It appears that there exists a state policy to kill dissent in Kashmir and suppress proponents of a certain political ideology. Denial of passports has been used as a suppressing tool to bring a section of people, espousing a certain ideology, into submission. There are weapons to kill and maim people, but the world is yet to produce a weapon to kill political aspirations.
Such undemocratic denials also bring home the point as to how the credibility of various state-run institutions in Jammu and Kashmir has eroded over the past several decades.
Political theatre around the issuance of passports to ordinary individuals or political leaders is not only undermining the integrity of the institutions in Jammu and Kashmir, but also exposing petty politicking of the dim-witted PDP.
All tall claims made by the PDP before coming to power about adopting the so-called policy of ‘battle of ideas’ seem hollow now. Promises to give democratic space to different viewpoints have not been kept, creating an atmosphere of peace and tranquillity to hear dissenting voices remains a distant dream, and bringing about a positive change on the ground through democratic behaviour seems a reverie.
Earlier, PDP took credit for releasing the young resistance leader, Masarat Alam Bhat, but then succumbed under BJP’s pressure to re-arrest him on flimsy ground that Alam raised pro-Pakistan slogans. Chanting pro-Pakistan slogans is a stark reality in Jammu and Kashmir since the very birth of Pakistan in 1947.
If the PDP takes or retracts its decisions only because of what the BJP may or may not think is only being interpreted as the party’s meek surrender before the Hindu nationalist party. The PDP is earning a bad reputation for its rollback policy.
Previously, the PDP leaders would ridicule the former Chief Minister Omar Abdullah for his rollbacks, but the three-month old PDP-led government has already done as many rollbacks as Abdullah did during his six-year (mis)rule and (mis)governance.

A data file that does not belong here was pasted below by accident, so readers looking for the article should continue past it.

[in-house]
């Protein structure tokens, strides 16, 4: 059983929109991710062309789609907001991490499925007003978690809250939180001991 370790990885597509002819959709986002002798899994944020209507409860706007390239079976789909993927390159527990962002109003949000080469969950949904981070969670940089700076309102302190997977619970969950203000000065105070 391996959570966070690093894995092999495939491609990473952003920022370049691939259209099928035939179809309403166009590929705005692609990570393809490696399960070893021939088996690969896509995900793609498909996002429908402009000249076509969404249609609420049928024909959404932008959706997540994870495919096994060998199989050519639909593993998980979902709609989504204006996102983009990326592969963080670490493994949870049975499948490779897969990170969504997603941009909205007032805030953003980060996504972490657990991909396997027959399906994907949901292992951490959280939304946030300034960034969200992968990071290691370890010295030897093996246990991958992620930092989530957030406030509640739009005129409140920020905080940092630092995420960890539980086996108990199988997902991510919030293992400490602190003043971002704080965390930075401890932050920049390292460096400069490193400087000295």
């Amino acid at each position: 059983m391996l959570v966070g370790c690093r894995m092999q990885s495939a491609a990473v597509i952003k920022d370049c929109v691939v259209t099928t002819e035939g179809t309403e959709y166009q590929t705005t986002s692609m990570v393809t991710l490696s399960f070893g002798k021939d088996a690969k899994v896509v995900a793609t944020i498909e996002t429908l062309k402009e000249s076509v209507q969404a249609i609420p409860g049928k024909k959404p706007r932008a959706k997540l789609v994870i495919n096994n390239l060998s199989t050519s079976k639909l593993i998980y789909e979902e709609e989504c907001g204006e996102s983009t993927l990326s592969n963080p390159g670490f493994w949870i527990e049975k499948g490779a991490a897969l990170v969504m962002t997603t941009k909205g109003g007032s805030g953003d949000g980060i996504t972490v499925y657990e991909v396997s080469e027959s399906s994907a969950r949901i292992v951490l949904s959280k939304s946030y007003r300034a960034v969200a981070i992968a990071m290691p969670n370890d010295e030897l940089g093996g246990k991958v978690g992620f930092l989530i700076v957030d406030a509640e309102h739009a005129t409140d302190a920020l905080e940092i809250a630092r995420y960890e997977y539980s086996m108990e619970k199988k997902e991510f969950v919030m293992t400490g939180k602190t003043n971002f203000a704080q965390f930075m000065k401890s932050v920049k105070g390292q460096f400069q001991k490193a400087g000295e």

Is choking the democratic space further in the Kashmir valley, burying its own ‘battle of idea’ theory, Alam’s re-arrest under pressure, no forward movement on draconian laws of the Armed Forces Special Powers Act (AFSPA), and denying a passport to Geelani an example of PDP’s surrender before the right-wing BJP and their masters based in Nagpur?
I believe so.
By denying Geelani a passport, the Indian and Jammu and Kashmir governments have also made a confession of sorts that Geelani and his tens and thousands of followers in the Himalayan region are not Indian citizens, and that should serve as good news for individuals who follow Geelani’s political ideology.
Chief Minister Mufti Mohammad Sayeed, before and after assuming the chair, made it clear that the Hurriyat Conference has a viewpoint which needs to be heard and given space to. Now he seems to have forgotten his own words. No wonder the coalition government in Jammu and Kashmir is drawing a lot of flak over its mishandling of many issues over Alam’s re-arrest to the recruitment policy to Geelani’s passport issue.
It seems as if the PDP is quite content for now, which brings to mind the role of ‘Circuit’ played by Arshad Warsi in the movie ‘Munna Bhai MBBS’. Warsi played second fiddle to the lead actor, Sanjay Dutt, and did not do anything without Dutt’s approval and refused to use his own mind. In the BJP-PDP coalition government, PDP appears to have been assigned Warsi’s role.
Meanwhile, the unholy alliance of BJP-PDP may still survive a full six-year term, but PDP appears to be preparing ground for its political suicide and no-noise burial afterwards.